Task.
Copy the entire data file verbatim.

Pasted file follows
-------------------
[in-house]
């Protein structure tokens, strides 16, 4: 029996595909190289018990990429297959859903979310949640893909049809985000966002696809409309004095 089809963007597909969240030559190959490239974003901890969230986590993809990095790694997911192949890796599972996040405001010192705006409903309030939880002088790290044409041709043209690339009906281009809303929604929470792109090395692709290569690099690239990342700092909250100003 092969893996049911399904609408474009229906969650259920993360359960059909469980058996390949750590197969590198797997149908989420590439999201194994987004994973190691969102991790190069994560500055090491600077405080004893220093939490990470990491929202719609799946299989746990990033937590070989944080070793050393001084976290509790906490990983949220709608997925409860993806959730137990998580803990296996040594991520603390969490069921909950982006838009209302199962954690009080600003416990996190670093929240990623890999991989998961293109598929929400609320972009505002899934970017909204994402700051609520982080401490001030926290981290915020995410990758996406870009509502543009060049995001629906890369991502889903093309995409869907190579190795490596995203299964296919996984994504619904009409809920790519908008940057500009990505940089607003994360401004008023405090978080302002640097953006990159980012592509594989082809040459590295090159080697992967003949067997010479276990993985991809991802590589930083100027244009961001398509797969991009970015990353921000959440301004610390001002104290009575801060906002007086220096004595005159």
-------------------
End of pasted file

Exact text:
[in-house]
């Protein structure tokens, strides 16, 4: 029996595909190289018990990429297959859903979310949640893909049809985000966002696809409309004095 089809963007597909969240030559190959490239974003901890969230986590993809990095790694997911192949890796599972996040405001010192705006409903309030939880002088790290044409041709043209690339009906281009809303929604929470792109090395692709290569690099690239990342700092909250100003 092969893996049911399904609408474009229906969650259920993360359960059909469980058996390949750590197969590198797997149908989420590439999201194994987004994973190691969102991790190069994560500055090491600077405080004893220093939490990470990491929202719609799946299989746990990033937590070989944080070793050393001084976290509790906490990983949220709608997925409860993806959730137990998580803990296996040594991520603390969490069921909950982006838009209302199962954690009080600003416990996190670093929240990623890999991989998961293109598929929400609320972009505002899934970017909204994402700051609520982080401490001030926290981290915020995410990758996406870009509502543009060049995001629906890369991502889903093309995409869907190579190795490596995203299964296919996984994504619904009409809920790519908008940057500009990505940089607003994360401004008023405090978080302002640097953006990159980012592509594989082809040459590295090159080697992967003949067997010479276990993985991809991802590589930083100027244009961001398509797969991009970015990353921000959440301004610390001002104290009575801060906002007086220096004595005159």